Dia Ḋuit, Gꞃéagóiꞃ is ainm dom agus fáilte go dtí mo ṡuíoṁ gꞃéasáin

Internet Sharing with the Galileo

As a continuation on since my last post, I wanted to take things a little further and enable WiFi sharing on my Mac over ethernet. In turn, allowing my Galileo to access the internet. Do it yourself in just five steps.


If you haven't set up an ethernet connection to your Galileo yet or haven't the larger Linux image, I recommend you look at my previous tutorial before you start with this.

Step 1 - Starting up the Galileo

To start things off, let's get the Galileo up and running. First connect the ethernet cable from your Galileo to your computer before plugging in power. Once it's turned on, attach your FTDI cable and ssh into it with:

ls /dev/tty.usb*

You should see the connected Galileo device appear. Follow by including your own unique Galileo ID:

screen /dev/tty.usbserial-xxxxxxxx 115200

For this tutorial, I assume you haven't a static IP address set up yet. It's perhaps best if you haven't since it makes following this tutorial a little bit easier.

If you haven't a static IP address setup (or don't know what one is!) jump to step 2.

Else, if you happen to have a static IP set up, you can disable it by using the following command:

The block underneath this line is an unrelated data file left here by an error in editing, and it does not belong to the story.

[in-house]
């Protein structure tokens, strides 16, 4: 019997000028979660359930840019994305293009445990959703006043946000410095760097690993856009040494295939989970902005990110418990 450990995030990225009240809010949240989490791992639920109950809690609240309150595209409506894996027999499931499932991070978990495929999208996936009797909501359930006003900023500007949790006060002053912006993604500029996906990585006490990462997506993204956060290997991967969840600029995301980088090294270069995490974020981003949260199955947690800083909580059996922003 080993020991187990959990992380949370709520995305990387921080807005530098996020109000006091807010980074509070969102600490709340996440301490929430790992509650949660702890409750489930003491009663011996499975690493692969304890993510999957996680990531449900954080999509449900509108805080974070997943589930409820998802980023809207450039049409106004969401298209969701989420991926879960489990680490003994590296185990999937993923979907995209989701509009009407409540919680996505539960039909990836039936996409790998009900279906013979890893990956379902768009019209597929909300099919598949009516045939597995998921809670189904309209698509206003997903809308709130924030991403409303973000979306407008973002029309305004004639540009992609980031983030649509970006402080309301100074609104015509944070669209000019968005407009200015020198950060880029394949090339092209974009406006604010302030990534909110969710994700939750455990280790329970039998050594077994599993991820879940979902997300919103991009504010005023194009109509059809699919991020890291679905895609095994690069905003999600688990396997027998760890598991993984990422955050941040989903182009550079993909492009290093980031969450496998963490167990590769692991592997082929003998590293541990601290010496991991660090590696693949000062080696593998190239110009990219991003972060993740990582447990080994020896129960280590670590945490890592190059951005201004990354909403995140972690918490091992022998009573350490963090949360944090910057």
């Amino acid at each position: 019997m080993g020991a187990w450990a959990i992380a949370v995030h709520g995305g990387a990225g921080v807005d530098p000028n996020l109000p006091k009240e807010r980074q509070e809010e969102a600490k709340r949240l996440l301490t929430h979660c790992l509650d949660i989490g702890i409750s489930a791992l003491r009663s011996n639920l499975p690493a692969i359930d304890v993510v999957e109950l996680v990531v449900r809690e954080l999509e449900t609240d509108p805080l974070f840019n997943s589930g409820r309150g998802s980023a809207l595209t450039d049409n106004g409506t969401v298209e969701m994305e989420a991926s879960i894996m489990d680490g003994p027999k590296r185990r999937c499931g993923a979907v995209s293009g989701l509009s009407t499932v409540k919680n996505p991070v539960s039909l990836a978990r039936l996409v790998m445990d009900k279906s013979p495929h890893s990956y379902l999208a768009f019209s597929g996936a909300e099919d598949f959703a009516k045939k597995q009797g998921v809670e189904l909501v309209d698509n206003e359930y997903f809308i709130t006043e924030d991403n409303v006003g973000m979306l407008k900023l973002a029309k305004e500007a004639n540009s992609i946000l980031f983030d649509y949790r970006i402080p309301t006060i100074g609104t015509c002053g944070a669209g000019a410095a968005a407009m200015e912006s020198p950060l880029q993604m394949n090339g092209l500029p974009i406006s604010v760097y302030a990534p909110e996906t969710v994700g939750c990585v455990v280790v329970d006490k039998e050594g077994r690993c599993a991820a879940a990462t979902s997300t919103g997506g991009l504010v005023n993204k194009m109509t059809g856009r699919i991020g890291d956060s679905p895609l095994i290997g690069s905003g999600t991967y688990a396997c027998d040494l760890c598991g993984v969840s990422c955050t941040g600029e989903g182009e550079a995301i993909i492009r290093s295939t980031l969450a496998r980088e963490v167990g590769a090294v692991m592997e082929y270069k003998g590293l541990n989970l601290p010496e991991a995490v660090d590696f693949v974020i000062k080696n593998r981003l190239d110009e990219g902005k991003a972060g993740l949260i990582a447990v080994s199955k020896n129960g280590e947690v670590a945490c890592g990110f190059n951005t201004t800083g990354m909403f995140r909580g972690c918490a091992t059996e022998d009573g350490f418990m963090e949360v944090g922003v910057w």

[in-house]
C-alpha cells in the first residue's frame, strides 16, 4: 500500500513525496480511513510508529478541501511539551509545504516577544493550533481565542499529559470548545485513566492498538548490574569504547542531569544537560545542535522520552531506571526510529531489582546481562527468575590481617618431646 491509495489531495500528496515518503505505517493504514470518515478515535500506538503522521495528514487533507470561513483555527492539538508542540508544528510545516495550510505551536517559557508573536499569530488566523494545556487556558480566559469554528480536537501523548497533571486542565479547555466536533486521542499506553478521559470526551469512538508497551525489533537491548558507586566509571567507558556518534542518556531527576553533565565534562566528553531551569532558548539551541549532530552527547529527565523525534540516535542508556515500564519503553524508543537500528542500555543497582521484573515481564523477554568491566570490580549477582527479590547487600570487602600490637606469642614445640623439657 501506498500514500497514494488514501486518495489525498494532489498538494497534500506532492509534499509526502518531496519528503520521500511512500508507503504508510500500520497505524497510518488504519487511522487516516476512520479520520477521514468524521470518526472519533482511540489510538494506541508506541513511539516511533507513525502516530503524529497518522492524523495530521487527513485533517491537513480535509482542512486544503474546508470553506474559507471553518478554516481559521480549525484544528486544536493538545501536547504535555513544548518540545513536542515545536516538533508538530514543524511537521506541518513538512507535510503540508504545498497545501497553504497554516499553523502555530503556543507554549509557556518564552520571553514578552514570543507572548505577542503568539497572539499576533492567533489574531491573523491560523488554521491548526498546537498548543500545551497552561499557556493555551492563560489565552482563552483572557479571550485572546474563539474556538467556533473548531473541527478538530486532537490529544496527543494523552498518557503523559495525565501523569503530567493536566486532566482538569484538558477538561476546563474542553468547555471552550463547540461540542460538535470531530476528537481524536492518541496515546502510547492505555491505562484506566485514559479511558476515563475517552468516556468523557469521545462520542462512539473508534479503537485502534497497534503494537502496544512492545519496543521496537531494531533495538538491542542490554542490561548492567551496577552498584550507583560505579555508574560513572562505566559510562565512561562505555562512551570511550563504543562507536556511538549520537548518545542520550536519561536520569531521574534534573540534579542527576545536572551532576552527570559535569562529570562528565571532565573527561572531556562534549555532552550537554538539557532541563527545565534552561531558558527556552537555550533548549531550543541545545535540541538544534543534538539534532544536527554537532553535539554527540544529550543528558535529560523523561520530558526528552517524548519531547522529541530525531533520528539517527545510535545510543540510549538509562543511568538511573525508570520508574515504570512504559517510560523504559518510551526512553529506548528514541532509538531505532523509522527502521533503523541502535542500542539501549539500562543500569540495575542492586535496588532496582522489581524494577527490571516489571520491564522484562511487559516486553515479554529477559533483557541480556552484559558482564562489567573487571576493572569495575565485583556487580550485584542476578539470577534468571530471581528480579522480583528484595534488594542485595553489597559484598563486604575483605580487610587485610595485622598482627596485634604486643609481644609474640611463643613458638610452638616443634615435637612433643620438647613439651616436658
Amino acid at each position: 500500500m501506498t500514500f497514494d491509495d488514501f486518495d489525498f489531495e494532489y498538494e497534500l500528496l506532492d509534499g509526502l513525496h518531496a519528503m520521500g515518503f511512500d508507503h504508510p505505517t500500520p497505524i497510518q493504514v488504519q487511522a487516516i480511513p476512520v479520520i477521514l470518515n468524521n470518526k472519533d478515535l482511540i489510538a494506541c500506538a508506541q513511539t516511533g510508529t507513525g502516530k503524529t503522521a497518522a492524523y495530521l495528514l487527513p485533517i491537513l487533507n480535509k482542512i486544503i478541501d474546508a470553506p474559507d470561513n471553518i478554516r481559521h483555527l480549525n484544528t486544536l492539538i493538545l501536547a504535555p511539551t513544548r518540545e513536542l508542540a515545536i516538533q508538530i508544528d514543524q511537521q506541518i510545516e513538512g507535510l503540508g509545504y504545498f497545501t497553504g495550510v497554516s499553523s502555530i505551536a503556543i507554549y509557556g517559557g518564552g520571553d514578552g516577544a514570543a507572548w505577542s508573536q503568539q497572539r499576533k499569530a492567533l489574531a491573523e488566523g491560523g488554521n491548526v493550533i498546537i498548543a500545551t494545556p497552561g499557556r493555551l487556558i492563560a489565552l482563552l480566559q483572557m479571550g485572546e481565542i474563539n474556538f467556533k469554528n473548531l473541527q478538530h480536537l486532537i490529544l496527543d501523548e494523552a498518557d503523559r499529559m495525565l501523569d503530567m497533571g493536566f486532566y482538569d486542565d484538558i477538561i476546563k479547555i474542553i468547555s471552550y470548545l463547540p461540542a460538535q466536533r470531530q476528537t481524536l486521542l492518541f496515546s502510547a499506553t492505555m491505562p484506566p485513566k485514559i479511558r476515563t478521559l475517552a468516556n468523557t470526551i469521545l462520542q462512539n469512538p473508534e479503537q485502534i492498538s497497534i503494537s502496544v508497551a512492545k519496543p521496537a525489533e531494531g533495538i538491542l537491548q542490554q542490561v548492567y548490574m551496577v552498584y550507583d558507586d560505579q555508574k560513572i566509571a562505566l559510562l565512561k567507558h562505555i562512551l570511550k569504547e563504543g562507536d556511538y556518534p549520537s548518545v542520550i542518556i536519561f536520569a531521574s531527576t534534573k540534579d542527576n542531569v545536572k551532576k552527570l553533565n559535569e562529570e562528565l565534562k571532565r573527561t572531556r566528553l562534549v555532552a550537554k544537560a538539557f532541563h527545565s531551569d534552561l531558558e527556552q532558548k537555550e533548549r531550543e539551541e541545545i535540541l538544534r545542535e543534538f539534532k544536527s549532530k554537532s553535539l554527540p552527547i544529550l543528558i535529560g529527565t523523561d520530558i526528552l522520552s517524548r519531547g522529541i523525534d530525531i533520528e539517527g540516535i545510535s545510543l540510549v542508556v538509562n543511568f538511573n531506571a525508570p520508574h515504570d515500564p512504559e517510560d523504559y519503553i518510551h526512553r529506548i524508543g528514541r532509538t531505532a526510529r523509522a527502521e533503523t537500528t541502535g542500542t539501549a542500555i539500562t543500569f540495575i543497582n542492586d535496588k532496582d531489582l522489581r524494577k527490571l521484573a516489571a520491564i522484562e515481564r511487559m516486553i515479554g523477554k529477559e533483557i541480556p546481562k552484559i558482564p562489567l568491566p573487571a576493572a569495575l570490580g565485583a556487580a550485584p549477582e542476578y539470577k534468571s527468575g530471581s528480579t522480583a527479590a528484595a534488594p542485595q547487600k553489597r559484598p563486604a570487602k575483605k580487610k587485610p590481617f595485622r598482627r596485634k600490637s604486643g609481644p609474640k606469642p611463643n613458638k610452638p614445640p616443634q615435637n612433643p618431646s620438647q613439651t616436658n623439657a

$connmanctl config <service> --ipv4 dhcp

If you're unfamiliar with this command, service is just the name of your ethernet cable. In my case, it looked like this:

$connmanctl config ethernet_984fee01703b_cable --ipv4 dhcp

If you don't know what your service is, you can just type connmanctl which will enter you into connmanctl mode. Then type services to find out.

Double check if you've done that right by typing:


Note whether your previous static IP address has been properly changed.

Step 2 - Network Configuration

The next step is always to find out more about your network setup. In the image below, you can see my Mac is connected to WiFi with the IP address Clicking on Advanced and going to the TCP/IP tab brings up some more info.


Looks like my router address is, my subnet mask is and my Mac's IP address is of course.


You might have noticed in the first image that I've got an Ethernet 2 connection. That's my Galileo connected to my Mac via an ethernet cable. Below are the details of that connection.

If you're unsure how I've managed to set this up, you can find out more in my previous tutorial here.

You can see I've manually configured the connection - most importantly with the same router address.


Step 3 - Internet Sharing

Great, you're half-way there! This next bit is straightforward. Inside System preferences, go to Internet Sharing and share your WiFi connection over Ethernet. Fairly self-explanatory.

Open up another tab inside your terminal (doing this on your local machine, not the Galileo) and type:


Scroll and look for bridge100. Note the third line down:

inet netmask 0xffffff00 broadcast


Bridge100 is the hidden interface that only appears when we enable internet sharing on the Mac.

If you've already guessed, this is the link Galileo uses to connect to the internet over ethernet.

Step 4 - Going Online